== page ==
F t i

International Clinic al Educ ators,
Functional Treatment Ideas
and Strategies In Adult Hemiplegia
second edition
By Jan Davis, MS, OTR/L
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About the Author & Presenter
About International Clinical Educators, Inc.
Published by:
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Jan Davis, MS, OTR/L, is an internationally recognized
leader in educational programs developed for health care
providers, families and caregivers of stroke survivors.
She received her NDT training in Switzerland with Patricia
Davies and Berta Bobath. She founded International
Clinical Educators in 1983 and since then, over 20,000
therapists have attended her workshops and used her
training materials worldwide.
ICE is dedicated to providing high-quality educational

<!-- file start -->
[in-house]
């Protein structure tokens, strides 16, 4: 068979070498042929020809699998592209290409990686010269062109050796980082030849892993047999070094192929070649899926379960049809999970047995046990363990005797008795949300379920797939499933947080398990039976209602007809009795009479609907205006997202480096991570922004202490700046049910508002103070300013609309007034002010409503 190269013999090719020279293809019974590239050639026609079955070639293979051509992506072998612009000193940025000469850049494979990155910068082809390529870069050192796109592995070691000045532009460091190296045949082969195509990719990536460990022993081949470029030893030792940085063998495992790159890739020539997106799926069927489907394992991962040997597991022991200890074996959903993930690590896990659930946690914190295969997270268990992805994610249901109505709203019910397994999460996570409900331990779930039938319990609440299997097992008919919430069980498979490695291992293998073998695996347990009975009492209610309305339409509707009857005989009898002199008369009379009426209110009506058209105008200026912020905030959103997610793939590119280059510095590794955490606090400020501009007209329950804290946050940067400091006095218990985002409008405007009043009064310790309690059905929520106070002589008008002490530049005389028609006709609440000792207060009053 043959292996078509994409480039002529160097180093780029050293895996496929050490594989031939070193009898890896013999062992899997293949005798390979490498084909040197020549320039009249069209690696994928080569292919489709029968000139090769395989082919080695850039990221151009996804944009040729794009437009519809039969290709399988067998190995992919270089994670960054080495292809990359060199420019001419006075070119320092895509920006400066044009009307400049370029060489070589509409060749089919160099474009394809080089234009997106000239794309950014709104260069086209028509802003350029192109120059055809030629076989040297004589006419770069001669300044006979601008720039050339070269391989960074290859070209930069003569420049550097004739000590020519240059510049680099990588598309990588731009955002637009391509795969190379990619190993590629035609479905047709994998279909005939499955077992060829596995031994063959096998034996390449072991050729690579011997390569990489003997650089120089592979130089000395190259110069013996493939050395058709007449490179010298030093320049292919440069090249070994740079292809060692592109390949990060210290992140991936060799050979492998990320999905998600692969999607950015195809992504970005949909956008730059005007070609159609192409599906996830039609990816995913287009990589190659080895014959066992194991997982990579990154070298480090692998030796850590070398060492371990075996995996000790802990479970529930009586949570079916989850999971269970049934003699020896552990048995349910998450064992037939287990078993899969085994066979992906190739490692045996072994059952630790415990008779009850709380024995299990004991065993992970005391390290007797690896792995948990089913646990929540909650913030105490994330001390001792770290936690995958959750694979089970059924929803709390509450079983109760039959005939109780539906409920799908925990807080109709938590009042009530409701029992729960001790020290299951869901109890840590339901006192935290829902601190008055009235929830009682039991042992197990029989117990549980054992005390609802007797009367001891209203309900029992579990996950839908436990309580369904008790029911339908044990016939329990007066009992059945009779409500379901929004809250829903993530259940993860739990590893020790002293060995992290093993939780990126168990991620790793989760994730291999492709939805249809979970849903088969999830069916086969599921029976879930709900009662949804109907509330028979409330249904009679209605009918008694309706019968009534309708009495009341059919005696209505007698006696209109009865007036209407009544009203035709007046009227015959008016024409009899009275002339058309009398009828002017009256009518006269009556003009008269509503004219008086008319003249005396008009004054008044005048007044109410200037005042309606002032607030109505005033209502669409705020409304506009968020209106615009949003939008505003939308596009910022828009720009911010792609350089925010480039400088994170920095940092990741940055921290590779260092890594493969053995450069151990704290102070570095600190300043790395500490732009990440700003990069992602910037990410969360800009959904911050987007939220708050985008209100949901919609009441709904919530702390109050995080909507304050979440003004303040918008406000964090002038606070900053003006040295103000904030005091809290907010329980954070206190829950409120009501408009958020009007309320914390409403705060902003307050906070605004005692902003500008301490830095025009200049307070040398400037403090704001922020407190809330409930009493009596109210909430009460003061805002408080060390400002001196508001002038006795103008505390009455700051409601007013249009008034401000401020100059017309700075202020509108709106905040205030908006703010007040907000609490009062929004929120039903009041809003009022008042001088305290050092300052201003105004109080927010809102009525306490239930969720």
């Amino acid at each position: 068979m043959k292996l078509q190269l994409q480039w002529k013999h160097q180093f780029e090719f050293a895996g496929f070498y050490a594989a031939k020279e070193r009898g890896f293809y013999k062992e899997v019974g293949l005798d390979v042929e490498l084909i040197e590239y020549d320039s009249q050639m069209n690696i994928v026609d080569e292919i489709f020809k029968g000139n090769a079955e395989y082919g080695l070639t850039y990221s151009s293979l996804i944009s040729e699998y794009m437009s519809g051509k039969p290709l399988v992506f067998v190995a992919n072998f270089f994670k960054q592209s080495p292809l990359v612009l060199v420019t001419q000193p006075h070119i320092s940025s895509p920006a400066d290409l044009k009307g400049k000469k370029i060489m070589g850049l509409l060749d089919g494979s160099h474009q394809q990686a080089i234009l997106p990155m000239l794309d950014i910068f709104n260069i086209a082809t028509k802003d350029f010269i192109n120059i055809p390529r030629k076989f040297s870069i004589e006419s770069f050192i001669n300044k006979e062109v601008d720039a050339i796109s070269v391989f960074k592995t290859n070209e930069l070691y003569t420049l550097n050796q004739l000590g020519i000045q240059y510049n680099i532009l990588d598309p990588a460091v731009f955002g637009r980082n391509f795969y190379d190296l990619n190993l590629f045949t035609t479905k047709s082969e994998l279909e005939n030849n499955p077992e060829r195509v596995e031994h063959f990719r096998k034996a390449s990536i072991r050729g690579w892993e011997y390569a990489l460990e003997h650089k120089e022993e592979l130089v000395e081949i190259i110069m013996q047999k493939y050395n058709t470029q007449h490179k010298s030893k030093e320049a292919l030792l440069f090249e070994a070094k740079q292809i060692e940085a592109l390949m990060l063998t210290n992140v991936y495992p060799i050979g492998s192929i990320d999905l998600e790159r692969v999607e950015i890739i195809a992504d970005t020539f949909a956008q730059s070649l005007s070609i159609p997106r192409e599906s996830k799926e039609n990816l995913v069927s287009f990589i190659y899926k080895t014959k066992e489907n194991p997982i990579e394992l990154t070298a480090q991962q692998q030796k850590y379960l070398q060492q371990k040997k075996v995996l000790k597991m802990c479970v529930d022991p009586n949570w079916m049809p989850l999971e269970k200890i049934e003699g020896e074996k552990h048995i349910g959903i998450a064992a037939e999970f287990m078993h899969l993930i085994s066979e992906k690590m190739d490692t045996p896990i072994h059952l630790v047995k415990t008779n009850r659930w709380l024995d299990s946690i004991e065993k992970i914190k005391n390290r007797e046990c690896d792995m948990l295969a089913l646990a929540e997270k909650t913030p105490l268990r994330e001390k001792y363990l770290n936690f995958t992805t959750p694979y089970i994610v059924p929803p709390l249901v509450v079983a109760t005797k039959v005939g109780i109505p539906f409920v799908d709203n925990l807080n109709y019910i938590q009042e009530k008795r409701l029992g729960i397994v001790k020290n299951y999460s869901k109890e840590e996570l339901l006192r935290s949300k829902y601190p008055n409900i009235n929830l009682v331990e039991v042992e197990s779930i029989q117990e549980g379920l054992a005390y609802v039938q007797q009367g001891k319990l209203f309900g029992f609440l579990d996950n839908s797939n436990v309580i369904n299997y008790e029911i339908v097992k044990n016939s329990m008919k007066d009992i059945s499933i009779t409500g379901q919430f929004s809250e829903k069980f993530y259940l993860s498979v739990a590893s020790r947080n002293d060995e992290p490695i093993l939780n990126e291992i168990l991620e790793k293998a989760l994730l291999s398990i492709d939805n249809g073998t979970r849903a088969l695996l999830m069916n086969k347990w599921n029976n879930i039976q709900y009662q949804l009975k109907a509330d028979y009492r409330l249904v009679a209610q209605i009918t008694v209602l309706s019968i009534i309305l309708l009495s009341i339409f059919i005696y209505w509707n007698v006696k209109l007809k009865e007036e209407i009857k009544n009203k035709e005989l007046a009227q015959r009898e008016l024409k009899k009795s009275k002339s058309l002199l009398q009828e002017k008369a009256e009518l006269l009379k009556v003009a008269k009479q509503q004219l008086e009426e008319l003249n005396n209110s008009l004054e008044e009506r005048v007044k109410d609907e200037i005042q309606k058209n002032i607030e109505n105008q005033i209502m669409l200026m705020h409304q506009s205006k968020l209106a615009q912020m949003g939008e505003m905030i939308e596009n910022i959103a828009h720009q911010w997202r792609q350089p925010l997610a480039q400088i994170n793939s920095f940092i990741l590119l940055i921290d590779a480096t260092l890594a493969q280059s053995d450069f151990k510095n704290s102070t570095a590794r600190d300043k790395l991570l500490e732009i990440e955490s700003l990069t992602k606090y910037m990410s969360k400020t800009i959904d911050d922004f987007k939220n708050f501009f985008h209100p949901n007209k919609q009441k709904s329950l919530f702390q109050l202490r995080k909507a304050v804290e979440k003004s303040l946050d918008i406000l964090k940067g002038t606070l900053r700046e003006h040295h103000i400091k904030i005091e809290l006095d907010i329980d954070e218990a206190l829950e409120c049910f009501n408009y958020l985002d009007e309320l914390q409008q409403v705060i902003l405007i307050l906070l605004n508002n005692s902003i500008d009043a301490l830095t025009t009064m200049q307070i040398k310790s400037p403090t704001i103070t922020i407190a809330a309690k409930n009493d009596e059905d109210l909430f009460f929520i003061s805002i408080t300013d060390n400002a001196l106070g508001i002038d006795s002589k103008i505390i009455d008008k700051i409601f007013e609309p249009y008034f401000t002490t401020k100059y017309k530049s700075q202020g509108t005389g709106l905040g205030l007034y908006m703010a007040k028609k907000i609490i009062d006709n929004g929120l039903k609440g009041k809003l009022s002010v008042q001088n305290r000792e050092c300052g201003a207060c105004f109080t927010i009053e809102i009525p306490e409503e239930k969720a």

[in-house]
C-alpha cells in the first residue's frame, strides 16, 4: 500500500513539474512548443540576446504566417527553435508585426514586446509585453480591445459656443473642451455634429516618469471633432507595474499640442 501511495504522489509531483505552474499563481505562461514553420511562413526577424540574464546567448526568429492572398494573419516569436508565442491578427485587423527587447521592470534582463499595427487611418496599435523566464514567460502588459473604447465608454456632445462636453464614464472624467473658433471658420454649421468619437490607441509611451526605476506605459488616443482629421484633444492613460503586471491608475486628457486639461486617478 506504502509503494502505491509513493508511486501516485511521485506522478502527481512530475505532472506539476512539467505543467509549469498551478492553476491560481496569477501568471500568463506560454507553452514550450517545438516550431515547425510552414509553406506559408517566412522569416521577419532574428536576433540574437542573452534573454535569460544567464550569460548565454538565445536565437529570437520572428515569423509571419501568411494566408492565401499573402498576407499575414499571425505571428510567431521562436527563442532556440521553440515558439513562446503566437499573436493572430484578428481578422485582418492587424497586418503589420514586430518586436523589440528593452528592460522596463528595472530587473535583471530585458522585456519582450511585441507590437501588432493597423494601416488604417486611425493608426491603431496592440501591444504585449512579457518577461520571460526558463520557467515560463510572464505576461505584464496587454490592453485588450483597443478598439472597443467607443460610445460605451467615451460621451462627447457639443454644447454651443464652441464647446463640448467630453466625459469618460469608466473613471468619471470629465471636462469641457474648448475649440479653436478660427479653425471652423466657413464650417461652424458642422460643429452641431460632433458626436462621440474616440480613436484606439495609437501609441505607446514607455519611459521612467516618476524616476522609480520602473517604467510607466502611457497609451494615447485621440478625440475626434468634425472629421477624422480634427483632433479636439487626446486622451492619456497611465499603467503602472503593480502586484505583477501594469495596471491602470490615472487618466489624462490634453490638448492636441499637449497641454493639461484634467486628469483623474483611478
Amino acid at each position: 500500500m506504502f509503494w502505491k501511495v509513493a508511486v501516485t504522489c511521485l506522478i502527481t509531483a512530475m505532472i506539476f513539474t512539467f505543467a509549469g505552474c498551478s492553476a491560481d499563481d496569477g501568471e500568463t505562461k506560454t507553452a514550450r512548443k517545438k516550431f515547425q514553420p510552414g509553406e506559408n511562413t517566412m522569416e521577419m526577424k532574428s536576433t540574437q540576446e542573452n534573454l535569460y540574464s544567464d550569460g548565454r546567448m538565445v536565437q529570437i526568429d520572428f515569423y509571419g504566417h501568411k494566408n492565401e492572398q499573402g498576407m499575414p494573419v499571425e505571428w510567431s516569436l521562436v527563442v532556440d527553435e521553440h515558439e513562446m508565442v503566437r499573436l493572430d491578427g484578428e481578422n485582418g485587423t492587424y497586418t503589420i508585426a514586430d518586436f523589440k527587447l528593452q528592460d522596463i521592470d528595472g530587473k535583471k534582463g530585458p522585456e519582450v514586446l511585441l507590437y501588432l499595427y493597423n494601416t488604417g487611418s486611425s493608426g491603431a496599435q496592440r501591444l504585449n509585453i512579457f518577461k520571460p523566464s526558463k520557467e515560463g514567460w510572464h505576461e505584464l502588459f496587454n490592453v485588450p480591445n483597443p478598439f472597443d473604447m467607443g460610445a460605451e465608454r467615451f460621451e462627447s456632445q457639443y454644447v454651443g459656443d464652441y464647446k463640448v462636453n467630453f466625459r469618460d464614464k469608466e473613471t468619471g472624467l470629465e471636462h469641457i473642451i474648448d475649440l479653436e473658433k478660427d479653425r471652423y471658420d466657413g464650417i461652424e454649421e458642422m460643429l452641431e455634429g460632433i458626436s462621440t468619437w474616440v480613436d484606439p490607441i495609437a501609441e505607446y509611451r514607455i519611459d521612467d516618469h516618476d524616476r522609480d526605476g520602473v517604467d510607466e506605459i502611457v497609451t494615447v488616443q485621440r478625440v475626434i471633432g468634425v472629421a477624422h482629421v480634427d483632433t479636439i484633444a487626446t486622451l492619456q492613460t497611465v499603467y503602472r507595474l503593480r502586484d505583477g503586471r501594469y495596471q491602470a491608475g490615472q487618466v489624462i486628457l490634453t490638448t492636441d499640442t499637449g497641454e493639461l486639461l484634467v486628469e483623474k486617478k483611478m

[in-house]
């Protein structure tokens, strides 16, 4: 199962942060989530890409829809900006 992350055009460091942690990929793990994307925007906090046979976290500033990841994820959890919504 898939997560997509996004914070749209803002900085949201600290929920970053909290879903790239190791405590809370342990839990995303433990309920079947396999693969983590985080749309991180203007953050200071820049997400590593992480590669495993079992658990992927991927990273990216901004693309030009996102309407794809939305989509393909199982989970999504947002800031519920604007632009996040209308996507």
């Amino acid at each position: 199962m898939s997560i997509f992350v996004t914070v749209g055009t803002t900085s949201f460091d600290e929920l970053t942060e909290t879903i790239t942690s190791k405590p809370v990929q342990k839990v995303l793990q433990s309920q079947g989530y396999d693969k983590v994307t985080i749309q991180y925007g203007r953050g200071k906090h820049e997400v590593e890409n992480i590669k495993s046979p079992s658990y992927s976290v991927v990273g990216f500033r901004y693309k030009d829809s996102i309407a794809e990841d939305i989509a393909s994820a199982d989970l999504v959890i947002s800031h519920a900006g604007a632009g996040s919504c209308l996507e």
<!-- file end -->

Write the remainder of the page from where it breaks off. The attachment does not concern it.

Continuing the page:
programs for occupational therapists, physical therapists,
nurses and assistants working with stroke survivors.
All programs are designed to give practitioners practical
treatment ideas that can be used in acute care,
rehabilitation, skilled nursing, outpatient and home health
Also available:
• Treatment Strategies in the Acute Care of Stroke Survivors
• Teaching Independence: A Therapeutic Approach to Stroke Rehabilitation
Functional Treatment Ideas & Strategies in Adult Hemiplegia
This program is produced for informational purposes only. The information presented is not intended to substitute
for informed medical advice, diagnosis or treatment of a health problem or condition without proper medical
supervision. You are encouraged to consult a health care provider with any questions or concerns regarding this
or any therapeutic or exercise program. International Clinical Educators, Inc. makes these programs available for
educational value and not for medical diagnosis or practice.